Spotify's Awesome... If You've Never Tried a Cloud Music Service

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You go to a cloud music website. Up comes a box and you search for nearly any song you've ever heard. Can's "Paperhouse" from their album Tago Mago, say. Boom! There it is. You hit play and the music comes out of your speakers. Search for Erma Franklin's "Hold On I'm Coming." Again, there it is. Hit play. The music comes out again. This, you think, this is what the Internet was made for.

Many people trying the cloud music service Spotify, which launched (on an invite-only basis) today here in the United States, are having some version of this experience. Find your favorite song from middle school! Find that country song you hate to admit you like! Find obscure Frank Zappa albums! Find "More Than Words" by Extreme! That's led to a lot of understandable excitement.

I tried out Spotify today and it is impressive, particularly the speed at which it loads and plays music is astounding. But I'm definitely not blown away by the service, especially after hearing so much hype about it for so long.

This is why: my friend Wilson Miner works for RDIO, a competing cloud music service, so more than a year ago, I started listening to music in the cloud. Spotify's service is roughly the same. That is to say, the leap between the non-cloud music experience and the cloud music experience is much bigger than any difference between individual services right now. Once you've used one, you've gotten the big idea.

For me, RDIO works better than Spotify because I have a trusted social network of people whose musical taste I like, so what RDIO recommends to me is universally better than any top 10 list in the world. Spotify allows you to connect with Facebook, but as noted, I left that service a while back. Plus, I think the Spotify desktop app looks dated relative to RDIO's superslick Web app. Why would I switch? I haven't seen a single really compelling reason. If you're a current RDIO subscriber, have you found one? I'm willing to be convinced.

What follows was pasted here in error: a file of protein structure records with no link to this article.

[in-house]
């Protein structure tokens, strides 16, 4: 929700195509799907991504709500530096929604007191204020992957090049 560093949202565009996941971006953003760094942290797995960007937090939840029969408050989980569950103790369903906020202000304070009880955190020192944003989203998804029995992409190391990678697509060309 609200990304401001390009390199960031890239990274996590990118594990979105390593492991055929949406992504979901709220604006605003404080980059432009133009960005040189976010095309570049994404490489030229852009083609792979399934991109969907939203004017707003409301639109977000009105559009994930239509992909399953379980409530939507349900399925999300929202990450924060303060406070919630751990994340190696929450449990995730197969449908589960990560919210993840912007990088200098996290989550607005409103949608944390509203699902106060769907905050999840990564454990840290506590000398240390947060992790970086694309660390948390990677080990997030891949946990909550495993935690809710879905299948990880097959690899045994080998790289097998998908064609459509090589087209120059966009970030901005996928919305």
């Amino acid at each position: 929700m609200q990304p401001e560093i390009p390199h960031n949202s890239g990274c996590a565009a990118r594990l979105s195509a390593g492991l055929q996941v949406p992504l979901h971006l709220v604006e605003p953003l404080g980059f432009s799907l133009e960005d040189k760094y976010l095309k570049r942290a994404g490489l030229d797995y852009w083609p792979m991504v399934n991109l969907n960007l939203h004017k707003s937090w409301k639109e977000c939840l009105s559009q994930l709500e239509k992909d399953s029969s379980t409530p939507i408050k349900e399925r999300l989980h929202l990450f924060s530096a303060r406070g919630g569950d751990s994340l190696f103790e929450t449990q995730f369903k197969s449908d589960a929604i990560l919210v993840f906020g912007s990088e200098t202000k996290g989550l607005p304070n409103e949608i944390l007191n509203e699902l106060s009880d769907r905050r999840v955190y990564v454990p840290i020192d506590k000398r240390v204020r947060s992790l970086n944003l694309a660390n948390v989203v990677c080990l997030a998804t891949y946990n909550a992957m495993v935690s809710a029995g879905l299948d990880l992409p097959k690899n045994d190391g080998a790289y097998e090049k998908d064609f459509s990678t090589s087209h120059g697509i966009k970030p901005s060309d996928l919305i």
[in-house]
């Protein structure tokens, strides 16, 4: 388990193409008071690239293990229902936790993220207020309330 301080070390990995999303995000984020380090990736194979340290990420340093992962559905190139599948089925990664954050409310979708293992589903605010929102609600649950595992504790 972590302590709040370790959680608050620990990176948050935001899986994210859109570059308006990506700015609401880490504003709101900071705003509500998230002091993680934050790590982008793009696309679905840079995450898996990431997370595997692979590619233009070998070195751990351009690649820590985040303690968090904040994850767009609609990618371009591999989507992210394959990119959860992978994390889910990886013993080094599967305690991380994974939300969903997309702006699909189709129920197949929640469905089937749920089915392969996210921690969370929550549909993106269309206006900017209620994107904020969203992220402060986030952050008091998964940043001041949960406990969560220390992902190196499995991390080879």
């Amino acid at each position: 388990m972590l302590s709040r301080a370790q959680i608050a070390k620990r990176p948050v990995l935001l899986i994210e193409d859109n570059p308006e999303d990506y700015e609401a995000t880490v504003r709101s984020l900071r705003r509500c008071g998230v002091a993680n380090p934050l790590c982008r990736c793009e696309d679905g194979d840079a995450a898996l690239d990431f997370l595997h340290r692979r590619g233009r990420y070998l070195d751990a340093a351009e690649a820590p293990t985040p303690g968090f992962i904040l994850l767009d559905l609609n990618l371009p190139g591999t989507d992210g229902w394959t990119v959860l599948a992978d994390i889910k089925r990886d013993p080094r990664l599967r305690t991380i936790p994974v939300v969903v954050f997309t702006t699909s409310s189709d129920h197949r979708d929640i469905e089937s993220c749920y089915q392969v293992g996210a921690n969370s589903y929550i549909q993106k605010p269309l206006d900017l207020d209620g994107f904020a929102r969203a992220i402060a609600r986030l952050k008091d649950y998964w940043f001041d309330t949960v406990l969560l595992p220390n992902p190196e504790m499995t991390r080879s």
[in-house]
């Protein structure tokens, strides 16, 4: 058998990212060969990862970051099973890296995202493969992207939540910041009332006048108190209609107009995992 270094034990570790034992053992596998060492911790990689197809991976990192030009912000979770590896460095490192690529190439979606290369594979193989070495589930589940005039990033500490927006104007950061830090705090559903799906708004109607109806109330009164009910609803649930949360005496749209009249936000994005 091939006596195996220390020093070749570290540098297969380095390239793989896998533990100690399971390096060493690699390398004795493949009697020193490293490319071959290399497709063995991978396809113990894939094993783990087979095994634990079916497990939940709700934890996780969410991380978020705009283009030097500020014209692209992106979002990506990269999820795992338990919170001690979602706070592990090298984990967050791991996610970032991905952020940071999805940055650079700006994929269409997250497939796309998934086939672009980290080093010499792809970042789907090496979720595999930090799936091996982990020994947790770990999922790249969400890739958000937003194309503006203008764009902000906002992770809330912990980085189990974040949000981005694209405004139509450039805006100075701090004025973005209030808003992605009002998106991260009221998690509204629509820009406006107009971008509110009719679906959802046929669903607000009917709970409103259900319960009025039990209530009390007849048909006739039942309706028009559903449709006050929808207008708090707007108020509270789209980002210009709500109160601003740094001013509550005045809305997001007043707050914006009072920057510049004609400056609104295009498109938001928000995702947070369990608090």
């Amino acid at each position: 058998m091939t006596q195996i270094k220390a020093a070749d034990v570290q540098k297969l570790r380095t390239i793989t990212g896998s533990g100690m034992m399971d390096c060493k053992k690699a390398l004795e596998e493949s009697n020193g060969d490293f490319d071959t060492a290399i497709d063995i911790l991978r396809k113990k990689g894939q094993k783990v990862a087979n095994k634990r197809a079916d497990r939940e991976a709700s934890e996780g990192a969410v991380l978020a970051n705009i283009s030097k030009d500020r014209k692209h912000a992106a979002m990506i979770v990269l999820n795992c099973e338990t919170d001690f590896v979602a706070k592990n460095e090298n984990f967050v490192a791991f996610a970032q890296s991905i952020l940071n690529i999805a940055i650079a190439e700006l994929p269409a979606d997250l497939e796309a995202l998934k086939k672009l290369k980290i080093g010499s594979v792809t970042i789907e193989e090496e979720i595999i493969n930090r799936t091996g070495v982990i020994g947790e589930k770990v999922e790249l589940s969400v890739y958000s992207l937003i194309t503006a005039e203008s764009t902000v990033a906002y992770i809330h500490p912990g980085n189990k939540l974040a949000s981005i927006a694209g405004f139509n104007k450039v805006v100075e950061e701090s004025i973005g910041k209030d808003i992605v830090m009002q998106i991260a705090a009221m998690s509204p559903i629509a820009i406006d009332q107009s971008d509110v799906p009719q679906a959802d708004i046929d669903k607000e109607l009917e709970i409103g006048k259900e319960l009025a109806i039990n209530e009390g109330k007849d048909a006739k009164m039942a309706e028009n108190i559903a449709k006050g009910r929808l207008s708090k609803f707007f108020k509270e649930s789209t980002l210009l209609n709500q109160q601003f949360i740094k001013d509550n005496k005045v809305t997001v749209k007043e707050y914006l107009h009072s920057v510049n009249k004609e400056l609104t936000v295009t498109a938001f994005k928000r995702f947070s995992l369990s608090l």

Of course, if you're just floating up into the cloud, there is one big difference between RDIO and Spotify. Both companies charge the same $5 or $10 per month for unlimited, ad-free listening on the desktop and mobile devices, respectively. But only Spotify has a free, ad-supported version, at least for now (if you can manage to snag an invite).

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Alexis C. Madrigal

Alexis Madrigal is a senior editor at The Atlantic, where he oversees the Technology Channel. He's the author of Powering the Dream: The History and Promise of Green Technology. More

The New York Observer calls Madrigal "for all intents and purposes, the perfect modern reporter." He co-founded Longshot magazine, a high-speed media experiment that garnered attention from The New York Times, The Wall Street Journal, and the BBC. While at Wired.com, he built Wired Science into one of the most popular blogs in the world. The site was nominated for best magazine blog by the MPA and best science Web site in the 2009 Webby Awards. He also co-founded Haiti ReWired, a groundbreaking community dedicated to the discussion of technology, infrastructure, and the future of Haiti.

He's spoken at Stanford, CalTech, Berkeley, SXSW, E3, and the National Renewable Energy Laboratory, and his writing was anthologized in Best Technology Writing 2010 (Yale University Press).

Madrigal is a visiting scholar at the University of California at Berkeley's Office for the History of Science and Technology. Born in Mexico City, he grew up in the exurbs north of Portland, Oregon, and now lives in Oakland.

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